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History of the Russian Diplomatic Missions in Japan

Yokohama

On July 1, 1859, the Japanese government opened the port of Kanagawa to Russia. Kanagawa is now the name of a Japanese prefecture, with its prefectural headquarters located in the city of Yokohama. Soon after this, a Russian mission led by the Governor General of Eastern Siberia, N. N. Muraviyov, visited the port.

 

The first Russian consul in Yokohama was appointed in 1871 with Russia's representative in Japan, E. K. Byutsov filling the post on a part time basis. The actual choosing of the site and construction of the consulate did not take place until later. In 1875, Russia acquired a plot of land in Yokohama, paying a rental fee of 111 Mexican dollars for it and later made the decision to build the consulate on the land. The Australian architect John Smedley designed the Russian consular building and construction, which was in the "colonial" style, was completed in 1880.

 

In 1902, the building was in need of major renovation, which was supervised by the newly appointed consul in Yokohama, V. Y. Sievers. After the work was completed, the second floor was expanded and an addition with a glass veranda was built above it.

 

The noted English architect Josiah Conder, famous for building the Orthodox Cathedral of the Resurrection of Christ (Nikolai-do) in Tokyo, played an active role in the renovation and completion of the building which he carried out based on the drawings of Russian architect, M. A. Schurupov.

 

In the early twentieth century, the Russian consulate in Yokohama looked quite elegant - a light two-storey house with two entrances -a ceremonial entrance for receiving visitors decorated with a Russian coat of arms above the entrance, and a second entrance for conducting business, which featured a beautiful balustrade on the balcony of the second floor.

 

Unfortunately the consulate building was completely destroyed in the earthquake of 1923.

Kobe

According to the Russian-Japanese Treaty of 1858, "the government of Japan, besides the ports already opened... shall open the following ports: ... from January 1, 1863, the port of Hyogo, in the Sesshu Bay." Hyogo is the former name of the Kobe port, which later became the administrative center of Hyogo prefecture. Work on the Russian Consulate in Kobe was started in 1891, right before the visit to Japan of the heir to the Russian throne, Crown Prince Nikolai.

In the early twentieth century, Vice Consul F. I. Vasilev headed the consulate and starting in 1925, a Soviet consul, A. N. Kolesnikov was assigned to the consulate in Kobe. There were long lines for visas, because travelling by sea to Vladivostok and then by rail on the Trans-Siberian railway made the trip to Europe possible in just fifteen days compared with the fifty days it took to travel by sea to any of the European ports. The consulate building was on the seafront and was easily visible from the ocean side.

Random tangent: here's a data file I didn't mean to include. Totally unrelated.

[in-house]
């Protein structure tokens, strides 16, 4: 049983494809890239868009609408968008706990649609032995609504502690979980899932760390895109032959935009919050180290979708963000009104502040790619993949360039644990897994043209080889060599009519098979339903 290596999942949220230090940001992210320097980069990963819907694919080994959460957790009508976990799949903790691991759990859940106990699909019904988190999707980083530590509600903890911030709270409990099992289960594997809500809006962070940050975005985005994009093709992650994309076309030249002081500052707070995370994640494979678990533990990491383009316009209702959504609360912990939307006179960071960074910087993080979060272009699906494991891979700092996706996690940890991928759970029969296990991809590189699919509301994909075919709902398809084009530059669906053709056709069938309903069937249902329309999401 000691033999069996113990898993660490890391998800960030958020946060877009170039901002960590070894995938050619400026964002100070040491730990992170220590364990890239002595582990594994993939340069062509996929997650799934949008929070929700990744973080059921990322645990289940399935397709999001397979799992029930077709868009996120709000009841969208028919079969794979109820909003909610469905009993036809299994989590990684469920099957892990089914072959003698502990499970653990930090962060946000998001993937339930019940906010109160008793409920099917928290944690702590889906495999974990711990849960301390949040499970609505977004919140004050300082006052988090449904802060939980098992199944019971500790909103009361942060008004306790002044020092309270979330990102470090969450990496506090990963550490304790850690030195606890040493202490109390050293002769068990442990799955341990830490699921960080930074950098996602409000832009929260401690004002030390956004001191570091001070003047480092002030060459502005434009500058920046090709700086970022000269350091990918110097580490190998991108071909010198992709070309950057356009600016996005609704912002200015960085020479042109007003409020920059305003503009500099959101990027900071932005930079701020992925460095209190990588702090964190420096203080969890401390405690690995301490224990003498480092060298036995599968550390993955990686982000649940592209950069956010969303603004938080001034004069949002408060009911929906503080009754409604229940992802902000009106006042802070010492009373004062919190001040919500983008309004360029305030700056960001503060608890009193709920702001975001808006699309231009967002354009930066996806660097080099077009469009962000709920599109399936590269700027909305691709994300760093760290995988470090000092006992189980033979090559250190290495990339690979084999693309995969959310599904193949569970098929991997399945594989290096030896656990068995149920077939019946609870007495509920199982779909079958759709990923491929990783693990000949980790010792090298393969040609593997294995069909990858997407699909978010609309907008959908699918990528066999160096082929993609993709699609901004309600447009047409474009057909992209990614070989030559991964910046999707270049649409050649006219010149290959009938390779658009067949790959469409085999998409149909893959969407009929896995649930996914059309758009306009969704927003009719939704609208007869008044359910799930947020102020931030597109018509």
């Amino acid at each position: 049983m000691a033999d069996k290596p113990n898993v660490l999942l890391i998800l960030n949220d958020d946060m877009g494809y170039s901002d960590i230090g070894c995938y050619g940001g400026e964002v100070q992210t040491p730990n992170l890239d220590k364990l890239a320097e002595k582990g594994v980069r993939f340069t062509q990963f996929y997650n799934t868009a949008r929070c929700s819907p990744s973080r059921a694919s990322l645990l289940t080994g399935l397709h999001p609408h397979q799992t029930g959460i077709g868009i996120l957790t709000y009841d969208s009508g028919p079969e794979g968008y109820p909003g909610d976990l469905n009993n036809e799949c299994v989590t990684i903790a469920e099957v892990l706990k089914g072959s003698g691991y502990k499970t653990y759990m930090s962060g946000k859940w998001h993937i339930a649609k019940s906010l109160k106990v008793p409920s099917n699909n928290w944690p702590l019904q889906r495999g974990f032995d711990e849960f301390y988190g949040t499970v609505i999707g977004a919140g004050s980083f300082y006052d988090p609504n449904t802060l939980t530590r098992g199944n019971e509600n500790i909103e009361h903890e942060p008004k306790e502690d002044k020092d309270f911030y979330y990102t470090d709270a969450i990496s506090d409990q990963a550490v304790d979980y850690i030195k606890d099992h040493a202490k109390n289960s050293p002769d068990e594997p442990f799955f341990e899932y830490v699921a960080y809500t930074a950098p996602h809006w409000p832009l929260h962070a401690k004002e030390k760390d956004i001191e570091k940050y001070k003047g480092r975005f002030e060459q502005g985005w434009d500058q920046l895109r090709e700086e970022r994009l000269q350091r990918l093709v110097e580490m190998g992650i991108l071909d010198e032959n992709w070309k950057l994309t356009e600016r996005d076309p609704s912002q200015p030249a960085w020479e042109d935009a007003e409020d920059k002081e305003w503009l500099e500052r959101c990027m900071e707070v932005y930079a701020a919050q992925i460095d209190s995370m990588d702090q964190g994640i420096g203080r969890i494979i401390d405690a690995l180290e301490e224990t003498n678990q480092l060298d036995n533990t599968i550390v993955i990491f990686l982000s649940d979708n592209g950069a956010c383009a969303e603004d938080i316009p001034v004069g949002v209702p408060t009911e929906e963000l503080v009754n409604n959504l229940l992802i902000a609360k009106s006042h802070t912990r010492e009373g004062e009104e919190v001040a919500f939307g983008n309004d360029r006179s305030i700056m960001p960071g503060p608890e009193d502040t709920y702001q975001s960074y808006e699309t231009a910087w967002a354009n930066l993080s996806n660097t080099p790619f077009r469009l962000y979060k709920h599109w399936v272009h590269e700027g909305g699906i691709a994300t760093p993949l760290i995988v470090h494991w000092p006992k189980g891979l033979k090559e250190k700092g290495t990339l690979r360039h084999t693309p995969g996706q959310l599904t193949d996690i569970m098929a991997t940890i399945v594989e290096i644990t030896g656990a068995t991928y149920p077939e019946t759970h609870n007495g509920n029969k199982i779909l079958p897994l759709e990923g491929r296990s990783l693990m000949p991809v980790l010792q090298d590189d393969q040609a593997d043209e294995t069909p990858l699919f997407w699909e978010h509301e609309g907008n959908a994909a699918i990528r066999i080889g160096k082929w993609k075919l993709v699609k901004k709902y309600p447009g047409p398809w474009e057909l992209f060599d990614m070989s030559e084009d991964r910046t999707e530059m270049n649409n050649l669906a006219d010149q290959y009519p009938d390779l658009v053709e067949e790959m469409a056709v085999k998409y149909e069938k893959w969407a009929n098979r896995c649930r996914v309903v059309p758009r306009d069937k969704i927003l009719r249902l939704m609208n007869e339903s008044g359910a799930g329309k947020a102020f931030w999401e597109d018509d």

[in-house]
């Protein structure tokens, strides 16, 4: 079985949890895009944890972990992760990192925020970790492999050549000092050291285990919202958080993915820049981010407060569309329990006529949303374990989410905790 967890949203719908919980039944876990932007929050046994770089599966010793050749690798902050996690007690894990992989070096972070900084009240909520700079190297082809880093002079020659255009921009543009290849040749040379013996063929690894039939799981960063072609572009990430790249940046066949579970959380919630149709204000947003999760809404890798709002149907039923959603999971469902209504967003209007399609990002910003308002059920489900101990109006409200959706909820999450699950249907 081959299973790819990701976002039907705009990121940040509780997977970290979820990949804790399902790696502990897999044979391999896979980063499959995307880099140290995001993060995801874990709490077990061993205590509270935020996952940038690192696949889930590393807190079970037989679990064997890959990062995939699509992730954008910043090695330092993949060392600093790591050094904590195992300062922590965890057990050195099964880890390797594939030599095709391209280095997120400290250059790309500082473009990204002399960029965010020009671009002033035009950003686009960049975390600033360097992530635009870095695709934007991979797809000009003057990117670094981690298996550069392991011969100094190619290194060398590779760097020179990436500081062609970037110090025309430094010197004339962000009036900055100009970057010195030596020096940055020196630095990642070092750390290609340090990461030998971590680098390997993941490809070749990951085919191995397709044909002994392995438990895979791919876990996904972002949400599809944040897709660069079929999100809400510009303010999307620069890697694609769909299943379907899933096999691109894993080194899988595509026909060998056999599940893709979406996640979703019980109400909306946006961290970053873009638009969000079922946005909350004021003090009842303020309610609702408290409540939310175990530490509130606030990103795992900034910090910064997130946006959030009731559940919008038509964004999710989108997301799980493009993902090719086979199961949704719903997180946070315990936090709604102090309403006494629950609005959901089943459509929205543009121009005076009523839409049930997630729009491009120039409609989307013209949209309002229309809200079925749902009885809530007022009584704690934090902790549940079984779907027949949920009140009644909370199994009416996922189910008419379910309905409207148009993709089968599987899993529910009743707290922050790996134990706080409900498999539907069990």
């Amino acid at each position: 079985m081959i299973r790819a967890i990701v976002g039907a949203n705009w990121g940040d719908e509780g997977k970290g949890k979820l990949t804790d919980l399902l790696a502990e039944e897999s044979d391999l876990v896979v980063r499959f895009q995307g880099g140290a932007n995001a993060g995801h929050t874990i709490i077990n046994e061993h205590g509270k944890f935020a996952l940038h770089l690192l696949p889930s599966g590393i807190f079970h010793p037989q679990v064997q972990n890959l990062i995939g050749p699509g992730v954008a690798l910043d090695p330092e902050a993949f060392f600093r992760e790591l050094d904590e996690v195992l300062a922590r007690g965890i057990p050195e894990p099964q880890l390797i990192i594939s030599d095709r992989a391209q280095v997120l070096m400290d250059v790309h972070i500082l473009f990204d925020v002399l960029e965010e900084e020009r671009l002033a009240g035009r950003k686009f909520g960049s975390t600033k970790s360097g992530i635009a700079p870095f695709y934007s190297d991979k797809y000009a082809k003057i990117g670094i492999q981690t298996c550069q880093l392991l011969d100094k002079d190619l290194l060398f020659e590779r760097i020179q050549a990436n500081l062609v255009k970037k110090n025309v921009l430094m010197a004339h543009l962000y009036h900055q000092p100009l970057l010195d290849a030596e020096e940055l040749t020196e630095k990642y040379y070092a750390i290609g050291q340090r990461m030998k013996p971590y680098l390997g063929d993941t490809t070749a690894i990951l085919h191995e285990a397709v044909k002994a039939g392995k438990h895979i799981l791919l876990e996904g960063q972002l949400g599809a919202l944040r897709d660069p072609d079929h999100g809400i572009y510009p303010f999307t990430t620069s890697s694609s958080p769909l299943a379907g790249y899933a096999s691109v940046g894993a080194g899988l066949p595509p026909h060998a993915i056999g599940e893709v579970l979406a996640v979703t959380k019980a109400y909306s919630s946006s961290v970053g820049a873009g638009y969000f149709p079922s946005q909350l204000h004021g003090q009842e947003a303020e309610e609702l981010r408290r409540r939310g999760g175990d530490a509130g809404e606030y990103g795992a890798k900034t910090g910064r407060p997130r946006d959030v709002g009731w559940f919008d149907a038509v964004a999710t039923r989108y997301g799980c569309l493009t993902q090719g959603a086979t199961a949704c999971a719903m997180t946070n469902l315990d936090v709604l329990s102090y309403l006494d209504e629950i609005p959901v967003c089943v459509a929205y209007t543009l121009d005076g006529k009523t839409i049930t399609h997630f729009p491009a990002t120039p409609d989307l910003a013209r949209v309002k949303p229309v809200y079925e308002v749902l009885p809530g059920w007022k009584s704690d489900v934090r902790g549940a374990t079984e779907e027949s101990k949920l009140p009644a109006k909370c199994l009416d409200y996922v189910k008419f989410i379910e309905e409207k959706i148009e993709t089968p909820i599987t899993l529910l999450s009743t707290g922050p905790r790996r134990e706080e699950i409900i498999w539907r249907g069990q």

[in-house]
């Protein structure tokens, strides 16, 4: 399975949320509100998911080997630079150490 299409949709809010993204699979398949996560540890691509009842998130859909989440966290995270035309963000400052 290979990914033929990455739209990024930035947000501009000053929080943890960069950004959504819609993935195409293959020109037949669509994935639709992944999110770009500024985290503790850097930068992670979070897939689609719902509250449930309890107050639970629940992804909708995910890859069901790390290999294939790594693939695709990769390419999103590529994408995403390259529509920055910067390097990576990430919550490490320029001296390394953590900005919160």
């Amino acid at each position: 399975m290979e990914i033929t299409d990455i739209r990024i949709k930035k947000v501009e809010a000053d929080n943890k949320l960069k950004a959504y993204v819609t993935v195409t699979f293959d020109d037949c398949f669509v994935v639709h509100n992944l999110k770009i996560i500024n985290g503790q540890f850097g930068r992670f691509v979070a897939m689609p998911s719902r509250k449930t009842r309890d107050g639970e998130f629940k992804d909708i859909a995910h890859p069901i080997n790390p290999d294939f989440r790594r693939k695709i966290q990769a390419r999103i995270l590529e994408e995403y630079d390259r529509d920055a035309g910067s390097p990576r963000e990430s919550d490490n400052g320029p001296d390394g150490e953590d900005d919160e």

Tsuruga

In the nineteenth and early twentieth century Tsuruga became a gateway from Japan to Russia. The treaty of 1858 stated: "The Japanese government shall open, on January 1, 1860, one convenient port on the west coast of the island of Nippon and shall notify the Russian government before the designated time, as soon as the port has been selected." It was assumed that the port would be Niigata. Soon afterwards, the Russian ship Jigit arrived there, as one of the first foreign ships to study local conditions, but the Russian sailors did not like the bay. It was too shallow. In addition, due to strong winds and high waves in the winter the anchorage at the port was extremely uncomfortable. It was decided to find a new place for Russian ships to enter and, accordingly, for the construction of the consulate. As a result, the parties agreed to select the port of Tsuruga, a small fishing village at the time.

1902 marked the start of sea voyages between Tsuruga and Vladivostok, but the Russian-Japanese war, which broke out shortly afterwards, prevented further development of this line. It was only after the restoration of relations, according to the protocol on the establishment of consulates in Russia and Japan (July 15/28, 1907), that the Japanese government gave permission for the opening of the Russian consulates in Tsuruga and Otaru. From the time of the opening of the consulate in 1911 until 1921, N. D. Fedorov, who first came to Japan as a representative of the shipping company Dobroflot, served as Consul. He later married a Japanese woman - an abbess of the Orthodox school and stayed on in Japan. In 1925 D. D. Kiselev was appointed Soviet consul to Tsuruga. The consulate remained in place until 1944, although during the war it was virtually completely inactive.

Otaru

As mentioned previously, in 1907 Russia was allowed to open a consulate in another Japanese city, Otaru, on the island of Hokkaido. But it was some time before it actually opened. It was only in January 1926, that a consular commission was given to A. N. Vasiliev. The consulate in Otaru was established to take the place of the destroyed consulate in Yokohama. The Russian diplomats rented the building from a local company, and paid a rent of 80 yen per month, an impressive sum at that time. One of the main tasks of the consulate was to issue visas to Japanese fishermen, so that they could fish from the concessions off the coast of Kamchatka. The consulate building was not constructed in the typical Japanese fashion of the time but had a round tower and a steep roof and it has survived to the present day, although with several reconstructions.

Based on the book
Russia - Japan: A Historical Path to Trust
From the Moscow publisher, Japan Today, 2008

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